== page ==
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[1] From Phaedrus’s Latin verse rendition of Aesop’s fables. This fable is from Perotti’s addition to the collection of Phaedrus, Appendix 29. The Latin text is available from Aesopica and Perseus. The English translation is mine, drawing up that of Laura Gibbs and that of Ben Edwin Perry, Loeb Classical Library 436 (1965). The subsequent quote is similarly from this fable. In Perotti’s manuscript, the fable includes a promythium:

Many things that bring us happiness are at the same time troublesome

{ Multa esse nobis iocunda quae tamen sunt incommoda }

Like the fable itself, this promythium provides a keen psychological observation without any ethical imperative.

Baeza-Angulo (2013) provides detailed philological analysis of this fable, along with a superficial analysis of its relation to Roman amatory elegy. The gender conservatism and complacency of his analysis is appalling. Consider:

We find in the words of the young man not only the tolerance that is born with  humanitas {civilization}, but also a serene acceptance of the compromises that help a man to live. He knows perfectly well that the modus uiuendi {way of life} of his beloved prevents her from being faithful and, therefore, she is content to tell him that he is the preferred one, although the others can give her expensive gifts. Satisfying his manly pride, this gives him exactly that moment of sweet happiness that will allow him to bear new betrayals.

{ Encontramos en las palabras del joven no solo la tolerancia que nace con la humanitas, sino también una serena aceptación de los compromisos que ayudan a vivir. Él sabe perfectamente que el modus uiuendi de su amada le impide serle fiel y, por ello, se contenta con que le diga que es el preferido, aunque los otros puedan hacerle ricos regalos. Esto le da justamente, satisfaciendo su orgullo varonil, aquel momento de dulce felicidad que le permitirá soportar las nuevas traiciones. }

Baeza-Angulo (2013) p. 15. Like almost all literary scholarship, Baeza-Angulo’s analysis lacks any critical perspective on men’s social position under gynocentrism. One result is men being brutally exploited. More generally, such intellectual failures contribute to totalitarian criminalization of men. That’s now well-underway in Spain.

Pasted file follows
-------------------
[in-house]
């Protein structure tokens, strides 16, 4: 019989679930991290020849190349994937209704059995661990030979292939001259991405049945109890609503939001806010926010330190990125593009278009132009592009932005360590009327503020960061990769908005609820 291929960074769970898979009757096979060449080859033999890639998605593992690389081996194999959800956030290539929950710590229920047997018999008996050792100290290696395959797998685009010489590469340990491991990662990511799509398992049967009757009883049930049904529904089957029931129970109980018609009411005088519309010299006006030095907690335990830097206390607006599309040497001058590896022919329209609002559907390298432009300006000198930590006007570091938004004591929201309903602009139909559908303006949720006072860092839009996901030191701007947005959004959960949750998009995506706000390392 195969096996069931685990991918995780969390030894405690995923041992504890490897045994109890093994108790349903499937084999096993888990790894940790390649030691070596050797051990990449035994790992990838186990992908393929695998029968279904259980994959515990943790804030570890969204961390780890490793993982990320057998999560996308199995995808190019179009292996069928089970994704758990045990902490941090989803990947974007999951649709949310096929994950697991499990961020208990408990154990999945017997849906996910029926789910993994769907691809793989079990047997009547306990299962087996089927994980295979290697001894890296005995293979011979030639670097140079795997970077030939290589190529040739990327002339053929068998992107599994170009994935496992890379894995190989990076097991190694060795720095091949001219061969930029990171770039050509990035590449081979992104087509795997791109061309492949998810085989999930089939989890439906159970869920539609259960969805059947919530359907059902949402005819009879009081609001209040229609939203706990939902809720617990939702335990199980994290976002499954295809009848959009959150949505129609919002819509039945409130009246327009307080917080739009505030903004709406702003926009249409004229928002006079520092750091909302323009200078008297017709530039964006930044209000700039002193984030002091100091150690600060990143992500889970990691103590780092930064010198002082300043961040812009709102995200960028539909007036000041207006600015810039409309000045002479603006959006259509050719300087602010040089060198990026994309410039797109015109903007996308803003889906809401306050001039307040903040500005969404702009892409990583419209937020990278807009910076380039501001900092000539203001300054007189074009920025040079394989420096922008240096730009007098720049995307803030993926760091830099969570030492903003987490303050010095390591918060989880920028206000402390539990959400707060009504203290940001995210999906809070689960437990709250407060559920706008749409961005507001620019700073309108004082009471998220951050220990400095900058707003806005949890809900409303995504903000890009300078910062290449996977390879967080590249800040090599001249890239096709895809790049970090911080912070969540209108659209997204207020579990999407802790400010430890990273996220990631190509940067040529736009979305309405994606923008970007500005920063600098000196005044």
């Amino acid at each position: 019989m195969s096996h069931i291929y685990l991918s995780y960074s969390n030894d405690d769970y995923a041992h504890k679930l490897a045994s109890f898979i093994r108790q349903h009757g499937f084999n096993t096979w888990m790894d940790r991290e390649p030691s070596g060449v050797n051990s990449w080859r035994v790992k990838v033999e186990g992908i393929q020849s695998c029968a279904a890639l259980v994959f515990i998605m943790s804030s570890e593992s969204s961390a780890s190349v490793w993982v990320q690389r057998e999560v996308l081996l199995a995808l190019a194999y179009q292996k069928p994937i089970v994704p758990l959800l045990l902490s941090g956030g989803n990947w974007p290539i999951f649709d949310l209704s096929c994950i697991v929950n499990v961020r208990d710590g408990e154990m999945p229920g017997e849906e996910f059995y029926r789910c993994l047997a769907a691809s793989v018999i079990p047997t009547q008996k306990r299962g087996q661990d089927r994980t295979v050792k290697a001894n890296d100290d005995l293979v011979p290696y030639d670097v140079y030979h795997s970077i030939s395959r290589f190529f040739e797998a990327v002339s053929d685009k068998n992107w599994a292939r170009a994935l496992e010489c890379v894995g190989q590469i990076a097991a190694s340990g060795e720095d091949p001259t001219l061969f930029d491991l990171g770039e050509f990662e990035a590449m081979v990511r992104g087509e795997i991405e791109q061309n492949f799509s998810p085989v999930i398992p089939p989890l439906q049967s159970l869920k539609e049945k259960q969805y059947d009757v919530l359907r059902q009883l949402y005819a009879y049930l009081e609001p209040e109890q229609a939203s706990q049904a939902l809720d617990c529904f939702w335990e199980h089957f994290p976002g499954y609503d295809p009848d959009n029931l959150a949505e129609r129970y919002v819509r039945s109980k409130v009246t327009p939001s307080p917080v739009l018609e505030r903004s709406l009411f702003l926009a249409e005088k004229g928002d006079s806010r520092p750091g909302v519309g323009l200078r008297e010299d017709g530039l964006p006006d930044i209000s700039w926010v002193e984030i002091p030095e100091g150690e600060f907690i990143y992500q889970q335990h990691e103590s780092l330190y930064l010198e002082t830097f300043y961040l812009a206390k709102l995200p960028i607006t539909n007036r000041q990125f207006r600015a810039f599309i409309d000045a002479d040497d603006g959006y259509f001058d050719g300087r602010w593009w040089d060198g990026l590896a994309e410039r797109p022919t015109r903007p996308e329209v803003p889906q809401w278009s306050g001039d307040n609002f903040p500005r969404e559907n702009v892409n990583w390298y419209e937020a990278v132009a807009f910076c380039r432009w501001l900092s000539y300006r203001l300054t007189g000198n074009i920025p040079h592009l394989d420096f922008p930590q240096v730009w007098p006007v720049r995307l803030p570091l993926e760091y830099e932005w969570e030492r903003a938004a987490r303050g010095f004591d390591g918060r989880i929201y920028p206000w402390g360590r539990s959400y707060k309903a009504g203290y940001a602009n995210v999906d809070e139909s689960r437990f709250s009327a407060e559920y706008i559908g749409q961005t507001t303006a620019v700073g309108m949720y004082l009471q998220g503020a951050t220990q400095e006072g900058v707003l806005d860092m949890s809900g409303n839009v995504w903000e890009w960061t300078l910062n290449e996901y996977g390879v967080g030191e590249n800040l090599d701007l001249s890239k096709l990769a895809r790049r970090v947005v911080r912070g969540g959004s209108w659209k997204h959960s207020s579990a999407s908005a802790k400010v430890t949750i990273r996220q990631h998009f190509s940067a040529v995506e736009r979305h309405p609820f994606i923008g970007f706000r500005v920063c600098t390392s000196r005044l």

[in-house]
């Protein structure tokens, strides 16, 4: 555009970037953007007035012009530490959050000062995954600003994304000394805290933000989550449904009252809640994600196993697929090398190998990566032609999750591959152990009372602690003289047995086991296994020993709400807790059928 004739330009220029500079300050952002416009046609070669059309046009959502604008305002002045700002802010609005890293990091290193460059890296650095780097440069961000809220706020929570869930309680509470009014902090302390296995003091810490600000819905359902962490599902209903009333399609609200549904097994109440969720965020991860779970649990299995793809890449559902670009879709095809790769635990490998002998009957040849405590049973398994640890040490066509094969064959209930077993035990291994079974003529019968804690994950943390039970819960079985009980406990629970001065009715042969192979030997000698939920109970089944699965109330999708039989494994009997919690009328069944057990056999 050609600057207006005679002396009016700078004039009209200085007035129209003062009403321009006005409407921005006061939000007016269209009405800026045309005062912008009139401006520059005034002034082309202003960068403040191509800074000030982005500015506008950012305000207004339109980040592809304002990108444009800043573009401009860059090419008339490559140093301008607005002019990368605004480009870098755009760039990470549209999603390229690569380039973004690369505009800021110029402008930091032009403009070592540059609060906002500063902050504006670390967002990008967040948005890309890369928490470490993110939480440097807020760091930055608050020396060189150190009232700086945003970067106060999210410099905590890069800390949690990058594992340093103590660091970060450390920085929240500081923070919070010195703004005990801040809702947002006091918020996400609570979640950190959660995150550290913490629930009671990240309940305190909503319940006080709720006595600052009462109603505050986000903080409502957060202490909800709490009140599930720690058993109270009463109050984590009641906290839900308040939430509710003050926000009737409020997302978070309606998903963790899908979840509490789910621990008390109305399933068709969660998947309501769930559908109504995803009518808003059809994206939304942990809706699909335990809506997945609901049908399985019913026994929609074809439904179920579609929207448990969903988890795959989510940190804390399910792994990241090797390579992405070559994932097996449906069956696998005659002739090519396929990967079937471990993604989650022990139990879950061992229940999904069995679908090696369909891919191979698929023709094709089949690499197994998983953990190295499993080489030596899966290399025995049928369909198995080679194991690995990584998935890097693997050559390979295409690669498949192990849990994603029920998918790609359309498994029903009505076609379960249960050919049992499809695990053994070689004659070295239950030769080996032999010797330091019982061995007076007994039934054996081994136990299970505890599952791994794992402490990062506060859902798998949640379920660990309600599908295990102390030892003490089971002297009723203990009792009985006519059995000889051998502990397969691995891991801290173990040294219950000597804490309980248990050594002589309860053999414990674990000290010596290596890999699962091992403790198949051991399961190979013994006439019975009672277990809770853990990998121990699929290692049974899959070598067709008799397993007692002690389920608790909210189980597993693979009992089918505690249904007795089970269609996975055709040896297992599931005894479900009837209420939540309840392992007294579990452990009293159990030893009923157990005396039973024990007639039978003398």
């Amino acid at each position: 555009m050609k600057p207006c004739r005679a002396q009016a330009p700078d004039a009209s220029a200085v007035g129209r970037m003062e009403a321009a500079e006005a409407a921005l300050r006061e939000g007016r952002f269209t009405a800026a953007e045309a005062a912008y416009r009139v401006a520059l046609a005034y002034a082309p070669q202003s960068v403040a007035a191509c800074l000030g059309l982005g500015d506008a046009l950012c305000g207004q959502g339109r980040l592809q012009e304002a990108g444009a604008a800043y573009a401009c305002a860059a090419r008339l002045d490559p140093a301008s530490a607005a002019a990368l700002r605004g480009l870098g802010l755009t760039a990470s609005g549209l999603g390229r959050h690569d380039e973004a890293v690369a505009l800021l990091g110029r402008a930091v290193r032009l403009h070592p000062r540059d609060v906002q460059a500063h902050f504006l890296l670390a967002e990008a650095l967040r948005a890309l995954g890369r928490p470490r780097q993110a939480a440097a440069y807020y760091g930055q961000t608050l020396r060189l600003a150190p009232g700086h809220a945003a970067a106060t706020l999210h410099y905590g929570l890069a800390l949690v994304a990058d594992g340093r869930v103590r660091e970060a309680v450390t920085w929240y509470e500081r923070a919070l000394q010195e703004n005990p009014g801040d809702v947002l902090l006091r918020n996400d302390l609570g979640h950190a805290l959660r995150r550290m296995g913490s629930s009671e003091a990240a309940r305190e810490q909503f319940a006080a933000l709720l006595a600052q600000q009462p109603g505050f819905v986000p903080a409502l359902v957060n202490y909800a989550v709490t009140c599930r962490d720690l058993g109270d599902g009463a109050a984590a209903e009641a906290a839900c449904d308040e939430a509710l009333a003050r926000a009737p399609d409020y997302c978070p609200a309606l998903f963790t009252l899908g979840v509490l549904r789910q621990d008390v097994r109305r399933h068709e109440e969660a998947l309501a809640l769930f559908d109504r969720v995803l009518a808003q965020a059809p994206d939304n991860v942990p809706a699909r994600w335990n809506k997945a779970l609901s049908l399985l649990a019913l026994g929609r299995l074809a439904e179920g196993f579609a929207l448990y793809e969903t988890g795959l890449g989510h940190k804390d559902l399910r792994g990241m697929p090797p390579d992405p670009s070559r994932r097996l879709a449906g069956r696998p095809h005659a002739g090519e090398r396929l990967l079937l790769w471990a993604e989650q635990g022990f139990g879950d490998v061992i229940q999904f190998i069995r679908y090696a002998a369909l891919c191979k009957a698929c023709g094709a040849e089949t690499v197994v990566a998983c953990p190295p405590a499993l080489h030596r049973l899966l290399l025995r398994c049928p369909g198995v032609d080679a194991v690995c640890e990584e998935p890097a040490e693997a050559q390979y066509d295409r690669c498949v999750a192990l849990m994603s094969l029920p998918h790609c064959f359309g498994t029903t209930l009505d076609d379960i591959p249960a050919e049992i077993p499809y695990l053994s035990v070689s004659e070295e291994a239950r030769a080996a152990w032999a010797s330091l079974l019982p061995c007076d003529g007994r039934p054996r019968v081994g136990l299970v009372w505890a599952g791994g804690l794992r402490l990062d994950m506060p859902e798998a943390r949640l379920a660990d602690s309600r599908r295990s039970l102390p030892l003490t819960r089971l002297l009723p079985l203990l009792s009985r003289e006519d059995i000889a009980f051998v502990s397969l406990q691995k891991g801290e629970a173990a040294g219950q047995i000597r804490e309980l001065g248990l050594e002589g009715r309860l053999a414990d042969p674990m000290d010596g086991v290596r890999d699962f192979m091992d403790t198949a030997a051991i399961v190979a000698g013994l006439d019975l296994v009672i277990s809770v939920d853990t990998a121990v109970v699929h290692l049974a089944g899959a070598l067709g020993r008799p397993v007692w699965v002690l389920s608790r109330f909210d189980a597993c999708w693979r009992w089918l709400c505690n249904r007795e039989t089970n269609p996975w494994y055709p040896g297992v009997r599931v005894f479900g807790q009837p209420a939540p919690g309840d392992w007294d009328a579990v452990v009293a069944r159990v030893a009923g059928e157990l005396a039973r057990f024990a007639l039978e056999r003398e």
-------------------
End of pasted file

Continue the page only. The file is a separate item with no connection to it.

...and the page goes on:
[2] From Gualterus Anglicus’s collection of Aesop’s fables {Aesopi Fabellae}. The Latin text is online thanks to Laura Gibbs; the English translation is from Pepin (1999) p. 204. The subsequent quote is similarly from id. Another version of this fable is known as Of Thais and Damasius {De Thaida et Damasio}. Gualterus Anglicus’s fable collection was the most widely transmitted fable collection in medieval Europe. It has survived in about two hundred manuscripts and about thirty-four print editions from before 1501. Wright (1997) p. 3. Many manuscripts of Gualterus Anglicus’s fables contain extensive glosses, commentaries, and allegorical epimyths. Id. p. 4.

[3] Yew trees have been long known to present serious risks of poisoning. Most Latin texts include the first two lines above as quoted words of the young man. Those quotation marks are editorial (twelfth-century texts didn’t include quotations marks). While promythia for Gualterus Anglicus’s fables typically are couplets, the promythium for De iuvene et Thaide seems to me to be best interpreted as a quatrain.

The moral for the medieval Romulus Anglicus is similarly pointed:

Moral: we are thus warned not to believe readily the words of women when, although they have many lovers, they say they are content with one.

{ Moralitas. Sec monemur non facile verbis credere mulierum, quia, cum multos habeant amatores, uno se dicunt contentas. }

Latin text via Laura Gibbs, my English translation. On the complex manuscript tradition of the medieval Romulus collection of Aesop’s fables, Vámos (2013).

[4] William Caxton, Aesop’s Fables 3.10 (“Of the yonge man and of the comyn woman”), via Laura Gibbs. Here’s the full text of Caxton’s work.

[image] Of the prostitute and the young man {De meretrice et iuvene}. Image on p. 104 of Esopi appologi sive mythologi: cum quibusdam carminum et fabularum additionibus Sebastiani Brant (Basel: Jacob von Pfortzheim, 1501).


Baeza-Angulo, Eulogio. 2013. “Una fábula elegíaca: Comentario a Fedro, App 29.” MAIA-Rivista Di Letterature Classiche. 65 (1): 3-16.

Pepin, Ronald E. 1999. An English translation of Auctores octo, a medieval reader. Lewiston, N.Y.: Edwin Mellen Press.

Vámos, Hanna. 2013. “The Medieval Tradition of the Fables of Romulus.” Graeco-Latina Brunensia 18 (1): 185-197.

Wright, Aaron E. 1997. The fables of “Walter of England”. Toronto: Pontifical Inst. of Mediaeval Press.